Board launches education resource

By Andy Seifert

High school students overwhelmed with the task of choosing the right college have a new source of information –

Illinois Board of Higher Education last month launched, a new Web site designed to give prospective college students information on the 181 higher education institutions in Illinois.

“(The site is) for somebody who needs a primer on what higher education is all about and who may not understand all the arcane language that colleges and universities often use,” said Don Sevener, director of external relations of the Illinois Board of Higher Education.

Sevener said two important topics on the site were showing consumers how accreditation is different from state approval of programs, and to help consumers avoid being victimized by “diploma mills,” a term used to describe an institution that is not accredited and that operates primarily to make money.

“(A diploma mill is) a place where you can, for hundreds of dollars, purchase a degree without doing anything to earn it,” Sevener said.

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The site challenges consumers to ask questions when determining whether or not a school is a diploma mill, such as “Can the degree be purchased?” and “Is little, if any, attendance required of students?”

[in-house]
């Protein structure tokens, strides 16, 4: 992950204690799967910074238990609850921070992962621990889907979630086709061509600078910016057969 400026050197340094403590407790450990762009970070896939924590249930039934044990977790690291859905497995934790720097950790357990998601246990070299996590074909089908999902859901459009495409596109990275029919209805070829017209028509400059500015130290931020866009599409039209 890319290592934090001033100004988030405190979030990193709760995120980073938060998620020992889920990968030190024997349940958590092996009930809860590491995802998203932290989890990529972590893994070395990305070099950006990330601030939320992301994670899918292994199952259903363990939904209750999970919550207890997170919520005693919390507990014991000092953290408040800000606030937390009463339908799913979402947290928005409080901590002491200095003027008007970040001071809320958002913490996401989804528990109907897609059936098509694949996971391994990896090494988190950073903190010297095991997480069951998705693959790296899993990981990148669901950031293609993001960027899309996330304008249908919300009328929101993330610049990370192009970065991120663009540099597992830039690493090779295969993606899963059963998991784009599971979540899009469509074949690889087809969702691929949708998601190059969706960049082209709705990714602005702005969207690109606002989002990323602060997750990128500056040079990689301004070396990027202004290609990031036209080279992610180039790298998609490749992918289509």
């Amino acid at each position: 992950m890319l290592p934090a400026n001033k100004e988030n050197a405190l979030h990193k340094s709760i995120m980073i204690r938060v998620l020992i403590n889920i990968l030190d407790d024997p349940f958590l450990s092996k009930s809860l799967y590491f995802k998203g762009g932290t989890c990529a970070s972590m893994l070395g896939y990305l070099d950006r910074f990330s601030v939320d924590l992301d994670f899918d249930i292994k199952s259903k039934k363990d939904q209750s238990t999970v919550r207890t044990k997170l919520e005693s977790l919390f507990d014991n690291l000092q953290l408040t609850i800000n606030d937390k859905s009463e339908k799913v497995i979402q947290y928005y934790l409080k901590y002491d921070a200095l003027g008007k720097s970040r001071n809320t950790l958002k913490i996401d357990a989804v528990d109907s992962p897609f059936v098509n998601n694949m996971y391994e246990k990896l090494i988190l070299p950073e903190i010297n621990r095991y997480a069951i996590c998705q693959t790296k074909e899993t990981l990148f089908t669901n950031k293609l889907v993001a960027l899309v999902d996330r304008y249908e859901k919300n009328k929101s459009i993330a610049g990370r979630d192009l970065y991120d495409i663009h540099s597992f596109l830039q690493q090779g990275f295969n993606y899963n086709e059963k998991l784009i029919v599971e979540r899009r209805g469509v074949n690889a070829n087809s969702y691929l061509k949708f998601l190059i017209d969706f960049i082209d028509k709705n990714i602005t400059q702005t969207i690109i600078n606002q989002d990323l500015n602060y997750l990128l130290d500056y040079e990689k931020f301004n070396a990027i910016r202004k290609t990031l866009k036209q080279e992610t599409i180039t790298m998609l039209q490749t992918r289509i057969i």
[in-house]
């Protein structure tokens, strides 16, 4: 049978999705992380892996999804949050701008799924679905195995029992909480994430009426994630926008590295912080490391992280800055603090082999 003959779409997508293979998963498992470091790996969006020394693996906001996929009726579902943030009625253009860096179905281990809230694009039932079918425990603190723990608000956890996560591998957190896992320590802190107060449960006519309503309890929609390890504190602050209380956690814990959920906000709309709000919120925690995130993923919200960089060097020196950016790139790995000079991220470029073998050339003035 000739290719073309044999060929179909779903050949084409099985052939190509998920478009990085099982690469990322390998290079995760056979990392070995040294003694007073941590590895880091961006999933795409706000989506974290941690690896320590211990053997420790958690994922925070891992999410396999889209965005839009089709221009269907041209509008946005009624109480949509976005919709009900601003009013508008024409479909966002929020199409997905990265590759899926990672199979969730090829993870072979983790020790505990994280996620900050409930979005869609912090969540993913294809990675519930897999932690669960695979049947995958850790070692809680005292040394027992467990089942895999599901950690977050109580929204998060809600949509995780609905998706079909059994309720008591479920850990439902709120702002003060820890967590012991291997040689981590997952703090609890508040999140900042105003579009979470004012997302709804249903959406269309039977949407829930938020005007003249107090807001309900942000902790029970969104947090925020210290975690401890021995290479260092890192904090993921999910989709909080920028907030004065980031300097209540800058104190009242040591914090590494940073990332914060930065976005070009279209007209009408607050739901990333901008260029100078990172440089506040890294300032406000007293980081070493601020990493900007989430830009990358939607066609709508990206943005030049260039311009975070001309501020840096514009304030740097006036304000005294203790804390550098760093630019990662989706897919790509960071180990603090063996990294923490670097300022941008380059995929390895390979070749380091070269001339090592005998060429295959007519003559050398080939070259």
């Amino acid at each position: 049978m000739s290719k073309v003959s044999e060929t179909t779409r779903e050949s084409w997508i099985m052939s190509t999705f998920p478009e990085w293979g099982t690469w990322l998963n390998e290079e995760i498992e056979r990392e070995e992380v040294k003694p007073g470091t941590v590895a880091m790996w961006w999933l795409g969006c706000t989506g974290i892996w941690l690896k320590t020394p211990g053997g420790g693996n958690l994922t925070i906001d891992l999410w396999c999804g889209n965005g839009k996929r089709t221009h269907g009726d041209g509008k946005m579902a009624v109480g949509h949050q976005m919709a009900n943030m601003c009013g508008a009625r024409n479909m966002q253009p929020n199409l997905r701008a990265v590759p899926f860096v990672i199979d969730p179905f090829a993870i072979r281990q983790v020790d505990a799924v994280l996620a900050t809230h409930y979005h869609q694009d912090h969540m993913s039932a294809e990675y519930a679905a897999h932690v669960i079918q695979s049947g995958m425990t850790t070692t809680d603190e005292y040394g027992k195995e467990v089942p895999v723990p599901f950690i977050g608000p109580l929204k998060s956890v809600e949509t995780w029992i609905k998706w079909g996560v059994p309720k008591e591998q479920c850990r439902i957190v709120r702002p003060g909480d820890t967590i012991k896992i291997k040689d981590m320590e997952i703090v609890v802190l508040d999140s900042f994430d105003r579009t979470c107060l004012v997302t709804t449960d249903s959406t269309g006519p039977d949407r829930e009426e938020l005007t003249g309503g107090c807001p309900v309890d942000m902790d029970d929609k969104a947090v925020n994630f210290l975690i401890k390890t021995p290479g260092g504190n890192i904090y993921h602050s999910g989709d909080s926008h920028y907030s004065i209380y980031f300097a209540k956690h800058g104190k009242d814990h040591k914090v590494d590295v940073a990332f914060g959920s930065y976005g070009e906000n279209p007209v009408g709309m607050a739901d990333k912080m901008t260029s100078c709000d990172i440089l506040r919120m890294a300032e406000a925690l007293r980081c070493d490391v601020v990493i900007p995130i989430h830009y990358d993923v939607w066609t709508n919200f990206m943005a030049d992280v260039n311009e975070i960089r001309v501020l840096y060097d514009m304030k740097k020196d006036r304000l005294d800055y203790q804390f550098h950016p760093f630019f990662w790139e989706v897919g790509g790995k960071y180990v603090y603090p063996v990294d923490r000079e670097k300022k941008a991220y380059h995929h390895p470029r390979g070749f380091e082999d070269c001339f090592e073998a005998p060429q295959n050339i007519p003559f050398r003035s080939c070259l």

According to the Illinois Board of Higher Education, 799,876 students enrolled in an Illinois higher education institution for fall 2005. Of that number, 202,236 students enrolled in one of Illinois’ nine public universities.

The site offers resources such as tips as to how to finance an education, statistics about each of the public schools in Illinois and information about the different types of degrees and programs offered at certain schools.

Sevener said the site is a good tool, but that other college Web sites should be researched as well.

“I think this is a good starting point,” Sevener said. “It’s probably not the end-all and be-all for all students, but it’s a good place to get acquainted with higher education and find out some links that will take you to places where you can apply for college.”

Zach Ong, graduate student, said he rarely used the Internet when he was making a decision on where to go to school, but that he would have used them if the resources were available.

“I would use it to see my options, but I’m not going to use it to decide where I’m going to,” Ong said.

Josh Roberts, sophomore in Communications, used the Internet to learn about certain schools, but refrained from applying online.

“I went to and certain university sites in the state of Illinois, just checking them out,” Roberts said. “My high school didn’t make us aware of applying online. Most people, I think, prefer to send in a hard copy of applications rather than to apply online.”